How to Succeed in CS Without Really Trying

How-to-Succeed-in-Business-Without-Really-Trying-Broadway-Poster

When I was in college, I was a pretty mediocre student. I knew that my grades weren’t going to get me a great job after graduation, but I had read that doing research with a professor was looked on favorably. I wasn’t particularly interested in research, but it was the lead I had.

I went to my advisor and asked her if I could do a research project with her and she was delighted. A few weeks later, she invited me to a “Women in Science and Engineering” event she was organizing at NYU. It got my brain churning and, as I walked home along the south side of Washington Square Park, I suddenly realized that NYU did not have any sort of club for women interested in CS. I’d love to say how I altruistically thought such a club would encourage more women to pursue CS, but honestly I just thought that would look fantastic on my resume. I quickly sent out an email to the CS students and founded a club. Thus, Women in Computing was born (as a side note, it is still flourishing and doing good in the world, so that’s something).

After that, I saw an advertisement that Google had a scholarship to attend the Grace Hopper Conference. Well, with my research project and being the founder of Women in Computing, I was a shoe-in. The conference was my first tech conference and I was wandered around in a haze of free pens and teeshirts, asking companies about summer internships. At the Goldman Sachs booth, the woman took one look at my resume (research, founding Women in Computing, winning the Grace Hopper Scholarship) and offered me an internship on the spot. I accepted.

When I got back to NYC, I saw a poster for the big fish: Google’s Anita Borg scholarship. I applied for that and, thanks to all of my prior accomplishments, won. This helped me win an award for my research and an NSF grant for grad school, which all contributed to me getting into every PhD program that I applied to.

So, it turned out that doing a research project with a professor was pretty good way to bootstrap success, although perhaps not in the way it usually works.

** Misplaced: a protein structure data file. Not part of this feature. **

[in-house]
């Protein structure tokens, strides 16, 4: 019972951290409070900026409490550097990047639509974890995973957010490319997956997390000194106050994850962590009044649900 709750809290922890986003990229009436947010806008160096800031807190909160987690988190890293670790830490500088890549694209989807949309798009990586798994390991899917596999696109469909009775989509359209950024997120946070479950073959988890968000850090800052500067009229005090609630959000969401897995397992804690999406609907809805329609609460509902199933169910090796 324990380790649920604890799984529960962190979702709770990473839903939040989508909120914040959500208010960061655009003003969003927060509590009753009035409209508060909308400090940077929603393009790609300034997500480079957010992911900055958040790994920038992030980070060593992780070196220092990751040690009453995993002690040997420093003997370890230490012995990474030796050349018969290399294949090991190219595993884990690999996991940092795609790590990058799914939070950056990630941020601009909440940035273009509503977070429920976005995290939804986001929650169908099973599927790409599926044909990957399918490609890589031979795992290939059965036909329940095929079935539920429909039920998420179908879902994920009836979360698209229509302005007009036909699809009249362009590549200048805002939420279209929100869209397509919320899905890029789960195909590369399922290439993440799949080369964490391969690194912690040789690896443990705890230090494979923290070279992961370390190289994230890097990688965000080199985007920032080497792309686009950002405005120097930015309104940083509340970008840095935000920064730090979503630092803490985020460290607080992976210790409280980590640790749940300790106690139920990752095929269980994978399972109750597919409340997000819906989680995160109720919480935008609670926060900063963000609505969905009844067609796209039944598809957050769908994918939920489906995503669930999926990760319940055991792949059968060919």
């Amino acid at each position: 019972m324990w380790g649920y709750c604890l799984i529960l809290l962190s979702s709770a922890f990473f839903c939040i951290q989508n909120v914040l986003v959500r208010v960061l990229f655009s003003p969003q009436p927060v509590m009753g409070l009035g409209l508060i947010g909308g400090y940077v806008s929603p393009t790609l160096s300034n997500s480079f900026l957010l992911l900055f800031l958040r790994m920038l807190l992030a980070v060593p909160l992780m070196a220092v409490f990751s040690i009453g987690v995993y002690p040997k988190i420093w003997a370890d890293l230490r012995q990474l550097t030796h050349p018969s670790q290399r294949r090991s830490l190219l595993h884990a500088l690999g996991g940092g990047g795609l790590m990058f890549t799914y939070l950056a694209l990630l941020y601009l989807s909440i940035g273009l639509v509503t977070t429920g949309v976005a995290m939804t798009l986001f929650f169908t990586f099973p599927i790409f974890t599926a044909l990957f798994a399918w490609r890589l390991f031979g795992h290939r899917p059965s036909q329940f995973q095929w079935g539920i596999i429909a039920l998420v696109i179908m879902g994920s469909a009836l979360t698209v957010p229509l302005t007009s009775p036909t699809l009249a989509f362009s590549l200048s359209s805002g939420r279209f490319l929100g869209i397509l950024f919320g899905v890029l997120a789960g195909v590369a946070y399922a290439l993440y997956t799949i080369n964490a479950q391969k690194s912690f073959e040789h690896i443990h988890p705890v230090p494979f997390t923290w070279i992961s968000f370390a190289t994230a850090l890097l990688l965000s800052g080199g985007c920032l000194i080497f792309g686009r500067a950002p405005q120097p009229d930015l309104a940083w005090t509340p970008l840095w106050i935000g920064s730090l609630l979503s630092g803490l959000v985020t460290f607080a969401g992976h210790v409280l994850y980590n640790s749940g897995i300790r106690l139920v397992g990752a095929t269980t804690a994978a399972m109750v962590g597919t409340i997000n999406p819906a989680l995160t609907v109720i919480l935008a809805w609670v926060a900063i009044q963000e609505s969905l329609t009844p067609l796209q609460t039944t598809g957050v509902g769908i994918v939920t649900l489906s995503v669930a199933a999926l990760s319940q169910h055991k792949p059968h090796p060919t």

• http://wrongsideofmemphis.wordpress.com Jaime Buelta

    Don’t sell yourself short. Showing up is very important, and, even if you make that sound as routine (“yes, I just fund a club hat is doing great so far”) that implies a lot.
    Also, assuming that you somehow “trick” your entrance, at this point, if your were promising more than you can deliver, you won’t be where you are right now ;-)

    Anyway, I think is always interesting to remind that, actually, being an awesome student is not the most important thing.

  • Bob

    “did not have any sort of club for women interested in CS.””

    Did they have a general CS club? If so, they had a club for women interested in CS.

    Having special clubs just for women (or just for men) hurts women by making them seem different and an “other”. We don’t have special clubs for red-heads in CS for the same reason.

  • kristina1

    It’s not that I think I tricked my entrance, it’s just a bit ridiculous how these things cascade: each award makes it all the easier to win another. Also, I worry a bit that I took away opportunities from people who might have been more invested/less fortunate. But thanks :)

  • http://wrongsideofmemphis.wordpress.com Jaime Buelta

    I think that mostly everyone, when taking a looking back, thinks about those “lucky moments” that define a change. I was talking a couple of days ago with my boss, and she was telling me all her circumstances that brought her to Ireland (she’s from Syria). At the end, you can reduce all into a single thing. Taking a look at a spam folder and read an email. There was a lot afterwards, but that simple action was the start.

    Those moments exist for everyone. Could be finding a friend, a partner, getting a job that lead to a different career, taking a trip… I think there are plenty of these “potentially life-changing moments”, but, at the same time, we actively either choose them, grabbing opportunities, or reject them and move the next thing. But, at the end, it’s our daily “impulse” (for lack of a better word) that will position us in a good place to get them.
    For example, while I was in college, I got the opportunity to move to the US (more of a potential thing, it never got to the “sure thing” status). I wasn’t sure and declined it, as at that moment I wasn’t really interested/motivated in moving abroad. Some years later, I moved to Ireland, where I am really happy and I think it was a great move. Again, it was a combination of me searching for it, opportunity and some luck. I was really lucky to end in the company I ended, but I had to work / take the proper steps so that opportunity present itself.
    It’s not that I believe in destiny or something like that, but after all, we have been choosing our own path. It’s normal to reduce it to some luck moments trying to get a narrative of our lives, but we tend to forget all what’s in between, that it is also very important (and hard) We only see the straw that drop the camel’s back ;-)

    UPDATE: I’m from Spain, by the way :-P

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